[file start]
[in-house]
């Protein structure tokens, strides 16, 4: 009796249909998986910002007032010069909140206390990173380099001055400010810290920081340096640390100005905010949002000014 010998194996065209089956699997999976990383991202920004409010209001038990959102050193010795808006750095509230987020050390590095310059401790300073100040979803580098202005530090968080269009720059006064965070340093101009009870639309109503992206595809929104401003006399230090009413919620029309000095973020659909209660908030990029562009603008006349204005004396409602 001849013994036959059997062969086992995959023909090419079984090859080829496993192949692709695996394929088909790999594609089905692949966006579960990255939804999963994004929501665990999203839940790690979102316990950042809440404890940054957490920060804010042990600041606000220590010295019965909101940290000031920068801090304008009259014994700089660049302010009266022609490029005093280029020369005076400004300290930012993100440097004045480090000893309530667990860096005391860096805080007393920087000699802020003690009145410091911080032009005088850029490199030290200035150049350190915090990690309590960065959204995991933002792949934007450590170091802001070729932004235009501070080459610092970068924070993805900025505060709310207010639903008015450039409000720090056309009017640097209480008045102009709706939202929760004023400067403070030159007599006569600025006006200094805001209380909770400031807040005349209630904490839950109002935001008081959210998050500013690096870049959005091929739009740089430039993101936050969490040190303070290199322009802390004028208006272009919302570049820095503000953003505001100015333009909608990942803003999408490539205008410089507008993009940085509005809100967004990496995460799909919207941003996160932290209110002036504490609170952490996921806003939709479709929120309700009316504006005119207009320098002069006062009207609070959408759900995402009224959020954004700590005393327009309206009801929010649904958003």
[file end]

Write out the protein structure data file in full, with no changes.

[in-house]
């Protein structure tokens, strides 16, 4: 009796249909998986910002007032010069909140206390990173380099001055400010810290920081340096640390100005905010949002000014 010998194996065209089956699997999976990383991202920004409010209001038990959102050193010795808006750095509230987020050390590095310059401790300073100040979803580098202005530090968080269009720059006064965070340093101009009870639309109503992206595809929104401003006399230090009413919620029309000095973020659909209660908030990029562009603008006349204005004396409602 001849013994036959059997062969086992995959023909090419079984090859080829496993192949692709695996394929088909790999594609089905692949966006579960990255939804999963994004929501665990999203839940790690979102316990950042809440404890940054957490920060804010042990600041606000220590010295019965909101940290000031920068801090304008009259014994700089660049302010009266022609490029005093280029020369005076400004300290930012993100440097004045480090000893309530667990860096005391860096805080007393920087000699802020003690009145410091911080032009005088850029490199030290200035150049350190915090990690309590960065959204995991933002792949934007450590170091802001070729932004235009501070080459610092970068924070993805900025505060709310207010639903008015450039409000720090056309009017640097209480008045102009709706939202929760004023400067403070030159007599006569600025006006200094805001209380909770400031807040005349209630904490839950109002935001008081959210998050500013690096870049959005091929739009740089430039993101936050969490040190303070290199322009802390004028208006272009919302570049820095503000953003505001100015333009909608990942803003999408490539205008410089507008993009940085509005809100967004990496995460799909919207941003996160932290209110002036504490609170952490996921806003939709479709929120309700009316504006005119207009320098002069006062009207609070959408759900995402009224959020954004700590005393327009309206009801929010649904958003």